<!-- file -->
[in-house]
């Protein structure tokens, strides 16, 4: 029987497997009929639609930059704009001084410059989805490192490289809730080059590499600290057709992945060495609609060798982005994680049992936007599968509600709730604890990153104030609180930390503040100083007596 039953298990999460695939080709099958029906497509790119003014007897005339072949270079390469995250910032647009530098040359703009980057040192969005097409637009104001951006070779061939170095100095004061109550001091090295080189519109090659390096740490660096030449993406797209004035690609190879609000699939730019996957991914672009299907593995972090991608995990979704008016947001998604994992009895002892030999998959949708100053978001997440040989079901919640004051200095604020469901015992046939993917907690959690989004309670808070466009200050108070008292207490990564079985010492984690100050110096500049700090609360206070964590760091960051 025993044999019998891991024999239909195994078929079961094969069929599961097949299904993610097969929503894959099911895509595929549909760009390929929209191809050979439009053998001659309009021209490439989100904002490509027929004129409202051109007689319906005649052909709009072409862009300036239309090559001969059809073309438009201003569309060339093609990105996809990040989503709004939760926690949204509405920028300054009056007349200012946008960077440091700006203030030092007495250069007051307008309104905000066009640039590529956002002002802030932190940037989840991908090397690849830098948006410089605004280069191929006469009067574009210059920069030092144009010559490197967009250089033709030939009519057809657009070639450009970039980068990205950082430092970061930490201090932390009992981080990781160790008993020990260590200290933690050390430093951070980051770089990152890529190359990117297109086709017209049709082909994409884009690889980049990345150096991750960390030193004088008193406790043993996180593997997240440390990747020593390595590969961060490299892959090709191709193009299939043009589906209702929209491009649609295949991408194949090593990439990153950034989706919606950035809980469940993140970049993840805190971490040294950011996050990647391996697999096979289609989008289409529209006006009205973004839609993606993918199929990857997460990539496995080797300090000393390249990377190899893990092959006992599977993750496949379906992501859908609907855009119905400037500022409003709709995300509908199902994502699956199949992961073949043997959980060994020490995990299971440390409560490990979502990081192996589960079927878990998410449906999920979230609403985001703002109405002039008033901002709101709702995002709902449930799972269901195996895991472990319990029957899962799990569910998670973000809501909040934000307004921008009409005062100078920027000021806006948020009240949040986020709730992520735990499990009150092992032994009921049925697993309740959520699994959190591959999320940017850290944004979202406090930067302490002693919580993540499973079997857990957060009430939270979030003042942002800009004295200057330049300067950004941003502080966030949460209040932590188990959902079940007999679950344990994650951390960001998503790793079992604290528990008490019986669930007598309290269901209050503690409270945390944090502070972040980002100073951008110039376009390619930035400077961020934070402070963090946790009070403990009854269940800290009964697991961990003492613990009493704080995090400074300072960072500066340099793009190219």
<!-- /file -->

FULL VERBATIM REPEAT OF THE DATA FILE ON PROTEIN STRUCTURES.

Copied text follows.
[in-house]
């Protein structure tokens, strides 16, 4: 029987497997009929639609930059704009001084410059989805490192490289809730080059590499600290057709992945060495609609060798982005994680049992936007599968509600709730604890990153104030609180930390503040100083007596 039953298990999460695939080709099958029906497509790119003014007897005339072949270079390469995250910032647009530098040359703009980057040192969005097409637009104001951006070779061939170095100095004061109550001091090295080189519109090659390096740490660096030449993406797209004035690609190879609000699939730019996957991914672009299907593995972090991608995990979704008016947001998604994992009895002892030999998959949708100053978001997440040989079901919640004051200095604020469901015992046939993917907690959690989004309670808070466009200050108070008292207490990564079985010492984690100050110096500049700090609360206070964590760091960051 025993044999019998891991024999239909195994078929079961094969069929599961097949299904993610097969929503894959099911895509595929549909760009390929929209191809050979439009053998001659309009021209490439989100904002490509027929004129409202051109007689319906005649052909709009072409862009300036239309090559001969059809073309438009201003569309060339093609990105996809990040989503709004939760926690949204509405920028300054009056007349200012946008960077440091700006203030030092007495250069007051307008309104905000066009640039590529956002002002802030932190940037989840991908090397690849830098948006410089605004280069191929006469009067574009210059920069030092144009010559490197967009250089033709030939009519057809657009070639450009970039980068990205950082430092970061930490201090932390009992981080990781160790008993020990260590200290933690050390430093951070980051770089990152890529190359990117297109086709017209049709082909994409884009690889980049990345150096991750960390030193004088008193406790043993996180593997997240440390990747020593390595590969961060490299892959090709191709193009299939043009589906209702929209491009649609295949991408194949090593990439990153950034989706919606950035809980469940993140970049993840805190971490040294950011996050990647391996697999096979289609989008289409529209006006009205973004839609993606993918199929990857997460990539496995080797300090000393390249990377190899893990092959006992599977993750496949379906992501859908609907855009119905400037500022409003709709995300509908199902994502699956199949992961073949043997959980060994020490995990299971440390409560490990979502990081192996589960079927878990998410449906999920979230609403985001703002109405002039008033901002709101709702995002709902449930799972269901195996895991472990319990029957899962799990569910998670973000809501909040934000307004921008009409005062100078920027000021806006948020009240949040986020709730992520735990499990009150092992032994009921049925697993309740959520699994959190591959999320940017850290944004979202406090930067302490002693919580993540499973079997857990957060009430939270979030003042942002800009004295200057330049300067950004941003502080966030949460209040932590188990959902079940007999679950344990994650951390960001998503790793079992604290528990008490019986669930007598309290269901209050503690409270945390944090502070972040980002100073951008110039376009390619930035400077961020934070402070963090946790009070403990009854269940800290009964697991961990003492613990009493704080995090400074300072960072500066340099793009190219």